DNA delivery from polymer matrices for tissue engineering

  • An Erratum to this article was published on 01 August 1999


We have proposed engineering tissues by the incorporation and sustained release of plasmids encoding tissue-inductive proteins from polymer matrices. Matrices of poly(lactide-co-glycolide) (PLG) were loaded with plasmid, which was subsequently released over a period ranging from days to a month in vitro. Sustained delivery of plasmid DNA from matrices led to the transfection of large numbers of cells. Furthermore, in vivo delivery of a plasmid encoding platelet-derived growth factor enhanced matrix deposition and blood vessel formation in the developing tissue. This contrasts with direct injection of the plasmid, which did not significantly affect tissue formation. This method of DNA delivery may find utility in tissue engineering and gene therapy applications.

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Figure 1: (A) Cross-sectional view of 75:25 PLG sponge fabricated with the gas foaming procedure and (B) the cumulative release of plasmid DNA from 75:25 (i.v. = 0.2) (), 85:15 (i.v. = 0.7) (□), and 75:25 (i.v. = 0.7) (░) PLG.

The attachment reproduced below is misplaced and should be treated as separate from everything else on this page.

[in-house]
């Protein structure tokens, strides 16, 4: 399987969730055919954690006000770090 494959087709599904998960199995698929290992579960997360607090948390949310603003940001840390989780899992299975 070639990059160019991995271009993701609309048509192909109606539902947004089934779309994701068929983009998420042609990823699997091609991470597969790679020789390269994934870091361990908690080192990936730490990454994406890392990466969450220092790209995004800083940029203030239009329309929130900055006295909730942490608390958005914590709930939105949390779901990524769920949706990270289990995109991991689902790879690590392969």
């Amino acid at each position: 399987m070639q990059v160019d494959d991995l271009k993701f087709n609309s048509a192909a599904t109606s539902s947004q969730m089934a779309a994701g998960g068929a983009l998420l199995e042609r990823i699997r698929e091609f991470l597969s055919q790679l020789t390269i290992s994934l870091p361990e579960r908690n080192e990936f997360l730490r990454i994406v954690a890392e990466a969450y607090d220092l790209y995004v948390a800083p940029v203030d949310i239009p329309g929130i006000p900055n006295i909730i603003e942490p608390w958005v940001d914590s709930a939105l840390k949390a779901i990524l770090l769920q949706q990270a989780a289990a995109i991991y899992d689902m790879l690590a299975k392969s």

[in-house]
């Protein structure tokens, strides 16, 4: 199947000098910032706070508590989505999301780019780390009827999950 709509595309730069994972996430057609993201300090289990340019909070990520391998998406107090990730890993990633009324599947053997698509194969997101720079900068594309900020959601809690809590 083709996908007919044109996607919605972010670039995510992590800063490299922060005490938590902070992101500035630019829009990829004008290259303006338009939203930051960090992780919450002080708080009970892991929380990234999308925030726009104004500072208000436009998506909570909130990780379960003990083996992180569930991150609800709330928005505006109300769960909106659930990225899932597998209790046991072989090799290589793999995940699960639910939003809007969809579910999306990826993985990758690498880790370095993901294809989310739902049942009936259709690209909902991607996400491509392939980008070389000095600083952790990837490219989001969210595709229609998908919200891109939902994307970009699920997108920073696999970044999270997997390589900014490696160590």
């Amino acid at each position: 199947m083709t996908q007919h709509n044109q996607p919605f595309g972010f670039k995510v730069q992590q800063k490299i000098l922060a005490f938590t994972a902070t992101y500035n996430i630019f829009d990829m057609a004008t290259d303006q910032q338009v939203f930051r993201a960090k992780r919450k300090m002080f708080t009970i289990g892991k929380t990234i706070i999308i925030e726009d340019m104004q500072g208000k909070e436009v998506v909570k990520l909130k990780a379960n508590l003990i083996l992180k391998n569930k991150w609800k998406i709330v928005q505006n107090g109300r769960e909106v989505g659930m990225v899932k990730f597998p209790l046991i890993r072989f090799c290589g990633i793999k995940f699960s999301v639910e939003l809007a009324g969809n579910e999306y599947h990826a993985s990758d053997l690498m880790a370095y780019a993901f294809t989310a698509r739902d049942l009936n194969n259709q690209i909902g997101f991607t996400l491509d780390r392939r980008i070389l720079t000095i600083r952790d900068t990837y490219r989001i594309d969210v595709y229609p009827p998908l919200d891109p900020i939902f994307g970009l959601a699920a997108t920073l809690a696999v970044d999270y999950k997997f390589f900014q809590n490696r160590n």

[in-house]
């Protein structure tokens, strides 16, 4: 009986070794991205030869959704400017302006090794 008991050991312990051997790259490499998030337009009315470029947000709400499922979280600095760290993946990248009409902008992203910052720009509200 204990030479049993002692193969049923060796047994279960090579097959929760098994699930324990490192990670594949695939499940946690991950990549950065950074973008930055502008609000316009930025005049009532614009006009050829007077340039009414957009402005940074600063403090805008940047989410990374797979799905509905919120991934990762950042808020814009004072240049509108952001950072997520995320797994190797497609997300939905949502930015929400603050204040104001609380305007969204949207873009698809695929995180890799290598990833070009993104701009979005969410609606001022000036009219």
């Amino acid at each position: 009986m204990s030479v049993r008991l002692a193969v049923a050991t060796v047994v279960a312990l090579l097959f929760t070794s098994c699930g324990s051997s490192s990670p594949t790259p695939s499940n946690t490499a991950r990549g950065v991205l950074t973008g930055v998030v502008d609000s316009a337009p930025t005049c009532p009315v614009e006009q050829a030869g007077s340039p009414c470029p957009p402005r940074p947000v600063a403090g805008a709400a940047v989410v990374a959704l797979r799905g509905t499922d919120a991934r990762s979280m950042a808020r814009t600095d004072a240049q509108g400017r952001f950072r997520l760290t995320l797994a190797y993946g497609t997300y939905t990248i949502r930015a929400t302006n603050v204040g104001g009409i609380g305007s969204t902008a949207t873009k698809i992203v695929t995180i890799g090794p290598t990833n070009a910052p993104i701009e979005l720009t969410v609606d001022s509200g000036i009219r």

Figure 2: In vitro transfection by plasmid DNA released at different times from the polymer sponge.
Figure 3: Photomicrograph of a cross section of tissue containing polymer matrix loaded with nt β-gal, which was retrieved four weeks after implantation.
Figure 4: In vivo response to release of plasmids encoding for PDGF and control (nt β-gal) at two and four weeks.


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The authors gratefully acknowledge technical assistance from Jeremy Blum and Elly Liao. Financial support for this work was provided by National Institutes of Health grant 1RO1DE13004, Reprogenesis, and Selective Genetics. L.D.S. was supported by National Institute of Dental Researchtraining grant DE07057.

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Correspondence to David J. Mooney.

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